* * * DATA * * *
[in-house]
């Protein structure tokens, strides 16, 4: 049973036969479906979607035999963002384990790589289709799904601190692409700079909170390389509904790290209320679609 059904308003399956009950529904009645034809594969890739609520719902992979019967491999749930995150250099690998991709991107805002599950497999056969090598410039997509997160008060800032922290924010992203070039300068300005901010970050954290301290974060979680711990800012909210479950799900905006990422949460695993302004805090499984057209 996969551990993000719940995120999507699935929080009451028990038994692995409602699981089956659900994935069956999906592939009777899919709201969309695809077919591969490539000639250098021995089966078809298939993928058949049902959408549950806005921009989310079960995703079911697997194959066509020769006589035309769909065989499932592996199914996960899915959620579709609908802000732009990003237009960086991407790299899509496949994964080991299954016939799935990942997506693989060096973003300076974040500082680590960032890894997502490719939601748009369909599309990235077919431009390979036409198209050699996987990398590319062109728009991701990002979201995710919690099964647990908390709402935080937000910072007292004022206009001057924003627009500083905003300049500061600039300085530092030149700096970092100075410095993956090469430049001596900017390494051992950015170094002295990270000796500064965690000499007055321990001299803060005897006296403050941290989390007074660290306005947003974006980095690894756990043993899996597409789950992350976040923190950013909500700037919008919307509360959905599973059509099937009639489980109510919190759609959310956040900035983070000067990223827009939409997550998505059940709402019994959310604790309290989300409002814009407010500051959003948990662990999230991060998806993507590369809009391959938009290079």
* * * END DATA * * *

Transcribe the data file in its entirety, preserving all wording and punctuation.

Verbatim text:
[in-house]
């Protein structure tokens, strides 16, 4: 049973036969479906979607035999963002384990790589289709799904601190692409700079909170390389509904790290209320679609 059904308003399956009950529904009645034809594969890739609520719902992979019967491999749930995150250099690998991709991107805002599950497999056969090598410039997509997160008060800032922290924010992203070039300068300005901010970050954290301290974060979680711990800012909210479950799900905006990422949460695993302004805090499984057209 996969551990993000719940995120999507699935929080009451028990038994692995409602699981089956659900994935069956999906592939009777899919709201969309695809077919591969490539000639250098021995089966078809298939993928058949049902959408549950806005921009989310079960995703079911697997194959066509020769006589035309769909065989499932592996199914996960899915959620579709609908802000732009990003237009960086991407790299899509496949994964080991299954016939799935990942997506693989060096973003300076974040500082680590960032890894997502490719939601748009369909599309990235077919431009390979036409198209050699996987990398590319062109728009991701990002979201995710919690099964647990908390709402935080937000910072007292004022206009001057924003627009500083905003300049500061600039300085530092030149700096970092100075410095993956090469430049001596900017390494051992950015170094002295990270000796500064965690000499007055321990001299803060005897006296403050941290989390007074660290306005947003974006980095690894756990043993899996597409789950992350976040923190950013909500700037919008919307509360959905599973059509099937009639489980109510919190759609959310956040900035983070000067990223827009939409997550998505059940709402019994959310604790309290989300409002814009407010500051959003948990662990999230991060998806993507590369809009391959938009290079």